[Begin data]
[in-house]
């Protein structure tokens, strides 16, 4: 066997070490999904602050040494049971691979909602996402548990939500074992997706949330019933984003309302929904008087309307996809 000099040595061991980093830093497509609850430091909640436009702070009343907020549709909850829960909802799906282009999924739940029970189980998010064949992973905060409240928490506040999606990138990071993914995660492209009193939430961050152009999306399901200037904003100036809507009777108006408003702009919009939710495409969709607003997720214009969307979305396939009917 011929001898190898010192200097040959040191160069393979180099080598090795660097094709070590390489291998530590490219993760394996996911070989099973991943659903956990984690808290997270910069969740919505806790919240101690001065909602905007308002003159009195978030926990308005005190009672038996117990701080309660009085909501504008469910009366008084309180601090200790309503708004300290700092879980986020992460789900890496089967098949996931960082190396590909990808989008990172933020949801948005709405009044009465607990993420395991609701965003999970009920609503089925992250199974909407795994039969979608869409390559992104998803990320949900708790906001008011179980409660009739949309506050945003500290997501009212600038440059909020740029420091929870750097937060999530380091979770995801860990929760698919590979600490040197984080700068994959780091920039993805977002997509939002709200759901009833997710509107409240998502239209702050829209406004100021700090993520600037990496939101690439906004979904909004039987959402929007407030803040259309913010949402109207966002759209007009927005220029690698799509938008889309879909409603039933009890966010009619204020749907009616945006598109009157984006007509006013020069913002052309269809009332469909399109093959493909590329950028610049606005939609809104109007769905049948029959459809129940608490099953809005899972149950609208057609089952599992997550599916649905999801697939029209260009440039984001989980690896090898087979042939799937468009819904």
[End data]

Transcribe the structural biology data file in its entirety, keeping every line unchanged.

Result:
[in-house]
């Protein structure tokens, strides 16, 4: 066997070490999904602050040494049971691979909602996402548990939500074992997706949330019933984003309302929904008087309307996809 000099040595061991980093830093497509609850430091909640436009702070009343907020549709909850829960909802799906282009999924739940029970189980998010064949992973905060409240928490506040999606990138990071993914995660492209009193939430961050152009999306399901200037904003100036809507009777108006408003702009919009939710495409969709607003997720214009969307979305396939009917 011929001898190898010192200097040959040191160069393979180099080598090795660097094709070590390489291998530590490219993760394996996911070989099973991943659903956990984690808290997270910069969740919505806790919240101690001065909602905007308002003159009195978030926990308005005190009672038996117990701080309660009085909501504008469910009366008084309180601090200790309503708004300290700092879980986020992460789900890496089967098949996931960082190396590909990808989008990172933020949801948005709405009044009465607990993420395991609701965003999970009920609503089925992250199974909407795994039969979608869409390559992104998803990320949900708790906001008011179980409660009739949309506050945003500290997501009212600038440059909020740029420091929870750097937060999530380091979770995801860990929760698919590979600490040197984080700068994959780091920039993805977002997509939002709200759901009833997710509107409240998502239209702050829209406004100021700090993520600037990496939101690439906004979904909004039987959402929007407030803040259309913010949402109207966002759209007009927005220029690698799509938008889309879909409603039933009890966010009619204020749907009616945006598109009157984006007509006013020069913002052309269809009332469909399109093959493909590329950028610049606005939609809104109007769905049948029959459809129940608490099953809005899972149950609208057609089952599992997550599916649905999801697939029209260009440039984001989980690896090898087979042939799937468009819904």